In the recent voting, Massachusetts heartily defeated a referendum that would have rolled back state transgender protections. In 2004, Massachusetts was the first state to recognize marriage equality. Subsequently, the Commonwealth enacted legislation to advance protections for members of the LGBTQ community. In 2011, Massachusetts passed legislation protecting those who identify as non-straight from discrimination in housing, employment, credit and public education. The legislation determined gender to “mean a person’s gender-related identity, appearance or behavior, whether or not that gender-related identity, appearance or behavior is different from that traditionally associated with the person’s physiology or assigned sex at birth.” Leer el resto de esta entrada »

Derechos Humanos / Human Rights

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usaThe Impacts of the Shifting Definition of Sex Under the Law     

Source: Jurist

November 04, 2018

-United States-

While transgender people have existed since the dawn of time, the last decade has seen an increasing spotlight on the community and transgender people’s right to recognition and protection. While this has taken on many different angles, federal and state administrations have come under scrutiny in the last few weeks for choices to exclude transgender people from everyday protections. In Kansas, a lawsuit was recently filed against the state actors who enforce policies that do not allow transgender people to amend their birth certificates to recognize their gender identity. At the federal level, a leaked memo obtained by the New York Times showed that the Department of Health and Human Services is working to redefine nondiscrimination provisions based on sex under Title IX to exclude transgender people.  Leer el resto de esta entrada »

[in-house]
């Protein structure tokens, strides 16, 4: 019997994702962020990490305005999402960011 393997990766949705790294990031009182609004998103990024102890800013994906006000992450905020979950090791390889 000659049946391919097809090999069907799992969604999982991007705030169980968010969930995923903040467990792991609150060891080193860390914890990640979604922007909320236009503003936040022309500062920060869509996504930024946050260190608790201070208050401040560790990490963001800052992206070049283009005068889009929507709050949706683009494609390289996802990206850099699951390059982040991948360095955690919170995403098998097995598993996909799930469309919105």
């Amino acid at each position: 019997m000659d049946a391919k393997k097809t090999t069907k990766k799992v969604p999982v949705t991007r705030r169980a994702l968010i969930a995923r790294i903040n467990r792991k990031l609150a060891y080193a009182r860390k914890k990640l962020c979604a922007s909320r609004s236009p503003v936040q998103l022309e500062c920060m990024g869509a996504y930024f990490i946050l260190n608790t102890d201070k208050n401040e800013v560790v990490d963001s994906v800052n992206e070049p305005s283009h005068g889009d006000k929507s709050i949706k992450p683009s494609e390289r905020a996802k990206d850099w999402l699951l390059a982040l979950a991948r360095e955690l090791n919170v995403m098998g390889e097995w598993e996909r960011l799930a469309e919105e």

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imagesNew Americas Treaty Boosts Environmental Rights      

Source: Human Rights Watch

October 10, 2018

A new treaty to deepen the link between environmental protection and human rights in Latin America and the Caribbean has the potential to reduce the conflicts that lead to the murders of so many environmental defenders in the region.  Leer el resto de esta entrada »